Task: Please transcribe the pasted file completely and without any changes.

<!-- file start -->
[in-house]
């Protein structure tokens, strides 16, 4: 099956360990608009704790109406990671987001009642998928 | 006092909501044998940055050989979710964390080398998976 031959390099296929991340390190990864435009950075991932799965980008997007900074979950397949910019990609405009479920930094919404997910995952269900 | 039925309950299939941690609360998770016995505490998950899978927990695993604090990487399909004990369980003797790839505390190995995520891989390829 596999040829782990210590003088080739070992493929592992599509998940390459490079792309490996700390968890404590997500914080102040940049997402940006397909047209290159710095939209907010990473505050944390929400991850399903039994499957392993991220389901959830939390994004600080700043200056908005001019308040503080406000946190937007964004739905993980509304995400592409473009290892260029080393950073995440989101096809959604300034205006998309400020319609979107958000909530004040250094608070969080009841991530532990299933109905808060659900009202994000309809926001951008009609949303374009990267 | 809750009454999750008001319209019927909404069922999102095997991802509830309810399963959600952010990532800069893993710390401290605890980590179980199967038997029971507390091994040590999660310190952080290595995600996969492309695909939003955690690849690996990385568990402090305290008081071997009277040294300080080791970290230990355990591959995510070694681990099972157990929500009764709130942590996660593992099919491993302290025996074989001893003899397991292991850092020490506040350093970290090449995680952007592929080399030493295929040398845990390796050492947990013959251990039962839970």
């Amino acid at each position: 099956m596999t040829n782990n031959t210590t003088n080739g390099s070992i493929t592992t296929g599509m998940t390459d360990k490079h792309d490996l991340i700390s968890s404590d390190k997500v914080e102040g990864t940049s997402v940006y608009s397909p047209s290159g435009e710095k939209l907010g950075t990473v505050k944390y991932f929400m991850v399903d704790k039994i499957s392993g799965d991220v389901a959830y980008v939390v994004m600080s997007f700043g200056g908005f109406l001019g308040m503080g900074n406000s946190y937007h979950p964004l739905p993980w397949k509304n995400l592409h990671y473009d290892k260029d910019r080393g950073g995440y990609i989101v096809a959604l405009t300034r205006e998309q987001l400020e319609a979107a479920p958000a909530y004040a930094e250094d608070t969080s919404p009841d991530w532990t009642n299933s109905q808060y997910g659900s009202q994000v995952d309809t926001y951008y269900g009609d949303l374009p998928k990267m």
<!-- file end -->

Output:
[in-house]
């Protein structure tokens, strides 16, 4: 099956360990608009704790109406990671987001009642998928 | 006092909501044998940055050989979710964390080398998976 031959390099296929991340390190990864435009950075991932799965980008997007900074979950397949910019990609405009479920930094919404997910995952269900 | 039925309950299939941690609360998770016995505490998950899978927990695993604090990487399909004990369980003797790839505390190995995520891989390829 596999040829782990210590003088080739070992493929592992599509998940390459490079792309490996700390968890404590997500914080102040940049997402940006397909047209290159710095939209907010990473505050944390929400991850399903039994499957392993991220389901959830939390994004600080700043200056908005001019308040503080406000946190937007964004739905993980509304995400592409473009290892260029080393950073995440989101096809959604300034205006998309400020319609979107958000909530004040250094608070969080009841991530532990299933109905808060659900009202994000309809926001951008009609949303374009990267 | 809750009454999750008001319209019927909404069922999102095997991802509830309810399963959600952010990532800069893993710390401290605890980590179980199967038997029971507390091994040590999660310190952080290595995600996969492309695909939003955690690849690996990385568990402090305290008081071997009277040294300080080791970290230990355990591959995510070694681990099972157990929500009764709130942590996660593992099919491993302290025996074989001893003899397991292991850092020490506040350093970290090449995680952007592929080399030493295929040398845990390796050492947990013959251990039962839970």
């Amino acid at each position: 099956m596999t040829n782990n031959t210590t003088n080739g390099s070992i493929t592992t296929g599509m998940t390459d360990k490079h792309d490996l991340i700390s968890s404590d390190k997500v914080e102040g990864t940049s997402v940006y608009s397909p047209s290159g435009e710095k939209l907010g950075t990473v505050k944390y991932f929400m991850v399903d704790k039994i499957s392993g799965d991220v389901a959830y980008v939390v994004m600080s997007f700043g200056g908005f109406l001019g308040m503080g900074n406000s946190y937007h979950p964004l739905p993980w397949k509304n995400l592409h990671y473009d290892k260029d910019r080393g950073g995440y990609i989101v096809a959604l405009t300034r205006e998309q987001l400020e319609a979107a479920p958000a909530y004040a930094e250094d608070t969080s919404p009841d991530w532990t009642n299933s109905q808060y997910g659900s009202q994000v995952d309809t926001y951008y269900g009609d949303l374009p998928k990267m």